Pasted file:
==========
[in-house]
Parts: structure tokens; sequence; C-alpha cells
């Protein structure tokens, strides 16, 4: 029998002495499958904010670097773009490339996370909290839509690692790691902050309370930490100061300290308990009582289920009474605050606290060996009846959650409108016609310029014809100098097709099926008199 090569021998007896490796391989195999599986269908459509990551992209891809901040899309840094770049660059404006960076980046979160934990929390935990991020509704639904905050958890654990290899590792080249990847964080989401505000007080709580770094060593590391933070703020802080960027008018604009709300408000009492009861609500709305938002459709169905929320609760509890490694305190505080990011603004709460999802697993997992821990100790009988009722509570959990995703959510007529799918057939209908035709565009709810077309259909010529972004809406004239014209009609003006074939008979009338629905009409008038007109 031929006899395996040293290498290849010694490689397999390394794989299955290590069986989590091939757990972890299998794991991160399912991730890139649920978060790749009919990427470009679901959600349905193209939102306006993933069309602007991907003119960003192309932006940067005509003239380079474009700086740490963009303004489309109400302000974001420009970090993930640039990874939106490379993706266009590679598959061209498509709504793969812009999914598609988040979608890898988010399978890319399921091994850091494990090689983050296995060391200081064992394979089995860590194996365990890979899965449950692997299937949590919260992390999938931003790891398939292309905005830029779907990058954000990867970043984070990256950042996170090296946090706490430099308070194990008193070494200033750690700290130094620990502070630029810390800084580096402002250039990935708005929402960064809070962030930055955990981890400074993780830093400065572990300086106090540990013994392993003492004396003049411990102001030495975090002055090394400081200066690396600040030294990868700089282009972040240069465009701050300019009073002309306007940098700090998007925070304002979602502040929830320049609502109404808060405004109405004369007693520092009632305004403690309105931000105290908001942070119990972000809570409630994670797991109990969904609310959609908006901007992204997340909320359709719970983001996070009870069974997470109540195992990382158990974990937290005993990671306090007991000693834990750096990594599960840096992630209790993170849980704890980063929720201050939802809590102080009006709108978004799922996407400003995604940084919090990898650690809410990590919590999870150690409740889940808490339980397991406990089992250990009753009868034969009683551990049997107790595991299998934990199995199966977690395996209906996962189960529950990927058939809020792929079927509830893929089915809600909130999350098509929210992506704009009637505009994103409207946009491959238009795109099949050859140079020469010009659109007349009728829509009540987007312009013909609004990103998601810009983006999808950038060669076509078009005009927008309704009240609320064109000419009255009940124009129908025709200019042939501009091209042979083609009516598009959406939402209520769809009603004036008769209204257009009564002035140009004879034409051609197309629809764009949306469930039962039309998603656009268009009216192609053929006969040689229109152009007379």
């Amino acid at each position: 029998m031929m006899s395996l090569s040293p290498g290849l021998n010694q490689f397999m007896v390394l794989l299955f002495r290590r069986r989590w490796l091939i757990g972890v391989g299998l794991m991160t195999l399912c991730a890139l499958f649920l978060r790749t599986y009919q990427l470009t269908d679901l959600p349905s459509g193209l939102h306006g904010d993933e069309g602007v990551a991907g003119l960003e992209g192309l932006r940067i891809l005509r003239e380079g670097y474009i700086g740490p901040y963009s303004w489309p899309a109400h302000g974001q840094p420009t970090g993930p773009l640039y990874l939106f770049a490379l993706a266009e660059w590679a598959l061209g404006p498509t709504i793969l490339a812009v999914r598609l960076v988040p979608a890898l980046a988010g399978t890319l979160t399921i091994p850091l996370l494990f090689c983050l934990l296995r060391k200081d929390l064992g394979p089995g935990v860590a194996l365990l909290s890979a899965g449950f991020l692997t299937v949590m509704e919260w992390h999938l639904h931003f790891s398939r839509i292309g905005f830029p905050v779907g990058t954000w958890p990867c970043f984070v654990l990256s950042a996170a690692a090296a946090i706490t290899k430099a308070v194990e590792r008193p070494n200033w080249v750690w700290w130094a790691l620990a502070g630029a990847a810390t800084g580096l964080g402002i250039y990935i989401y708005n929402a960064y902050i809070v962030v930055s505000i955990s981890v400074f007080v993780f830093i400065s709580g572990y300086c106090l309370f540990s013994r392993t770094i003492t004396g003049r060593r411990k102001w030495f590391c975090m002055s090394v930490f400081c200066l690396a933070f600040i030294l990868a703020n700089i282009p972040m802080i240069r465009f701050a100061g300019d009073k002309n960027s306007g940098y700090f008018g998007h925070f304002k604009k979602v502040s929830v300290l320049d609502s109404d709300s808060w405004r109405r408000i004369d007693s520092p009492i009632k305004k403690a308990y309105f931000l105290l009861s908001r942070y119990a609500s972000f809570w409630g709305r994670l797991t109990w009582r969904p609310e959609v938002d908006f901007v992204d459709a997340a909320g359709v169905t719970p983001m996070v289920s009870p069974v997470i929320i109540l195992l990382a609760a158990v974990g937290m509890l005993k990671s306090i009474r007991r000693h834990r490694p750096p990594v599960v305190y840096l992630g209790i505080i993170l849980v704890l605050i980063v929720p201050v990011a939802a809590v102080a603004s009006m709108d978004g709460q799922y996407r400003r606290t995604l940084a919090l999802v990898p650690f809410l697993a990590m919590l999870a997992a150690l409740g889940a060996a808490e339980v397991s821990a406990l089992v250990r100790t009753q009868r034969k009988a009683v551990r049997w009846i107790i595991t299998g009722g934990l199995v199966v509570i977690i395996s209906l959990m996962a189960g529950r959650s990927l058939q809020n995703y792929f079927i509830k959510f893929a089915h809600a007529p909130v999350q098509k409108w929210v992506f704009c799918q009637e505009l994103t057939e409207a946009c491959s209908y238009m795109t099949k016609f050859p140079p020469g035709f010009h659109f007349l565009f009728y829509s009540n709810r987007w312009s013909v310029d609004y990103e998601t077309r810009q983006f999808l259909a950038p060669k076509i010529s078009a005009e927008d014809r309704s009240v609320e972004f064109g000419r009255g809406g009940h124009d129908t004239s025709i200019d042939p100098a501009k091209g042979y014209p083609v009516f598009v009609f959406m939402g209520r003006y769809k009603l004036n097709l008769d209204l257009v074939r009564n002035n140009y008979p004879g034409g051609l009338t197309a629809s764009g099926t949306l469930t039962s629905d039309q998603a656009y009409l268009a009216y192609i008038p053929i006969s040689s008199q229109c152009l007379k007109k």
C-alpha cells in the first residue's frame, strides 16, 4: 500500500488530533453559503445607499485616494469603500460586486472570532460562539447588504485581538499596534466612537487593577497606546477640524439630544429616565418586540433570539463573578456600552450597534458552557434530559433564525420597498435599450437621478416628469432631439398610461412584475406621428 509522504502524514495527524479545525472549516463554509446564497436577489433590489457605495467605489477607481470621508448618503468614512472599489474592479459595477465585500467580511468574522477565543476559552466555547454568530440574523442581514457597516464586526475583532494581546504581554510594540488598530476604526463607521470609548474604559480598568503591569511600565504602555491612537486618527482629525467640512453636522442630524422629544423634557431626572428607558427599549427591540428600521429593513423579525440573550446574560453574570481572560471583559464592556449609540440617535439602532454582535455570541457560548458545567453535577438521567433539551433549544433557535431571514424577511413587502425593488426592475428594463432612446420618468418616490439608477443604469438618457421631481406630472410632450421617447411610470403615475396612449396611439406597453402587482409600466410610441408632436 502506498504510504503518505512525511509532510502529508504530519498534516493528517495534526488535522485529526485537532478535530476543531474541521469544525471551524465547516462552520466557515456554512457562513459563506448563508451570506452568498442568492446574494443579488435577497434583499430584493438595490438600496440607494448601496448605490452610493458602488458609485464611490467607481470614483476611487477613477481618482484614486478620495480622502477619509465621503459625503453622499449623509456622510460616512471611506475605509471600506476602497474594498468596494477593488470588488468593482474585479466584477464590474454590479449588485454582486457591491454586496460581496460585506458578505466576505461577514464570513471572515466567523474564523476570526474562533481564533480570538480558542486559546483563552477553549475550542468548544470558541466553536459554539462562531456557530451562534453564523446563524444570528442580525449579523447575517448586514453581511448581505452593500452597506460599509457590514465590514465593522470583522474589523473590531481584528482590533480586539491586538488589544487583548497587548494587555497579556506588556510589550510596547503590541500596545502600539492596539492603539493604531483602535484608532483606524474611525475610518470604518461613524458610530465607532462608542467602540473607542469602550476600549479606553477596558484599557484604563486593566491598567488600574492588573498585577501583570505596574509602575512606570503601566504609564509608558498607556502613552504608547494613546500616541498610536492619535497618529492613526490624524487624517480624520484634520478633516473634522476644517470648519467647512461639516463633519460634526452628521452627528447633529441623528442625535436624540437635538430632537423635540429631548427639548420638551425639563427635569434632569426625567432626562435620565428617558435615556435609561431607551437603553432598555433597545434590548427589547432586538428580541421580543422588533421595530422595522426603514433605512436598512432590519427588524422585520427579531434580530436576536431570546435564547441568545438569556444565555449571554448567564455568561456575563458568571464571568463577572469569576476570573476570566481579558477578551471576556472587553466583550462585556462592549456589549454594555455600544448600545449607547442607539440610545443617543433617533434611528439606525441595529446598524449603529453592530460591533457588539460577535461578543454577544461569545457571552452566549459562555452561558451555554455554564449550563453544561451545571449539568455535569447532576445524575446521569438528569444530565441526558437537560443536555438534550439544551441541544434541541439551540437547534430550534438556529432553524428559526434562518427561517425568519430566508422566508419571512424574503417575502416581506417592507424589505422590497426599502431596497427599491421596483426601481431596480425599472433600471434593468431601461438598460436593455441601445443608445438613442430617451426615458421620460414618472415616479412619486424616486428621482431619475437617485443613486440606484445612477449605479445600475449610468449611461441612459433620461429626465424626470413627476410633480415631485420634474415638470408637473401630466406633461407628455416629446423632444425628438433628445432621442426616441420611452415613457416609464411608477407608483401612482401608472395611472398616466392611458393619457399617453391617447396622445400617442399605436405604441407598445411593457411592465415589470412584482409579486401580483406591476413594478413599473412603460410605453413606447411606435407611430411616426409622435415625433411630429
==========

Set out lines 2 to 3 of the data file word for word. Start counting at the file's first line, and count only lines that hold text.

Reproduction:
Parts: structure tokens; sequence; C-alpha cells
């Protein structure tokens, strides 16, 4: 029998002495499958904010670097773009490339996370909290839509690692790691902050309370930490100061300290308990009582289920009474605050606290060996009846959650409108016609310029014809100098097709099926008199 090569021998007896490796391989195999599986269908459509990551992209891809901040899309840094770049660059404006960076980046979160934990929390935990991020509704639904905050958890654990290899590792080249990847964080989401505000007080709580770094060593590391933070703020802080960027008018604009709300408000009492009861609500709305938002459709169905929320609760509890490694305190505080990011603004709460999802697993997992821990100790009988009722509570959990995703959510007529799918057939209908035709565009709810077309259909010529972004809406004239014209009609003006074939008979009338629905009409008038007109 031929006899395996040293290498290849010694490689397999390394794989299955290590069986989590091939757990972890299998794991991160399912991730890139649920978060790749009919990427470009679901959600349905193209939102306006993933069309602007991907003119960003192309932006940067005509003239380079474009700086740490963009303004489309109400302000974001420009970090993930640039990874939106490379993706266009590679598959061209498509709504793969812009999914598609988040979608890898988010399978890319399921091994850091494990090689983050296995060391200081064992394979089995860590194996365990890979899965449950692997299937949590919260992390999938931003790891398939292309905005830029779907990058954000990867970043984070990256950042996170090296946090706490430099308070194990008193070494200033750690700290130094620990502070630029810390800084580096402002250039990935708005929402960064809070962030930055955990981890400074993780830093400065572990300086106090540990013994392993003492004396003049411990102001030495975090002055090394400081200066690396600040030294990868700089282009972040240069465009701050300019009073002309306007940098700090998007925070304002979602502040929830320049609502109404808060405004109405004369007693520092009632305004403690309105931000105290908001942070119990972000809570409630994670797991109990969904609310959609908006901007992204997340909320359709719970983001996070009870069974997470109540195992990382158990974990937290005993990671306090007991000693834990750096990594599960840096992630209790993170849980704890980063929720201050939802809590102080009006709108978004799922996407400003995604940084919090990898650690809410990590919590999870150690409740889940808490339980397991406990089992250990009753009868034969009683551990049997107790595991299998934990199995199966977690395996209906996962189960529950990927058939809020792929079927509830893929089915809600909130999350098509929210992506704009009637505009994103409207946009491959238009795109099949050859140079020469010009659109007349009728829509009540987007312009013909609004990103998601810009983006999808950038060669076509078009005009927008309704009240609320064109000419009255009940124009129908025709200019042939501009091209042979083609009516598009959406939402209520769809009603004036008769209204257009009564002035140009004879034409051609197309629809764009949306469930039962039309998603656009268009009216192609053929006969040689229109152009007379």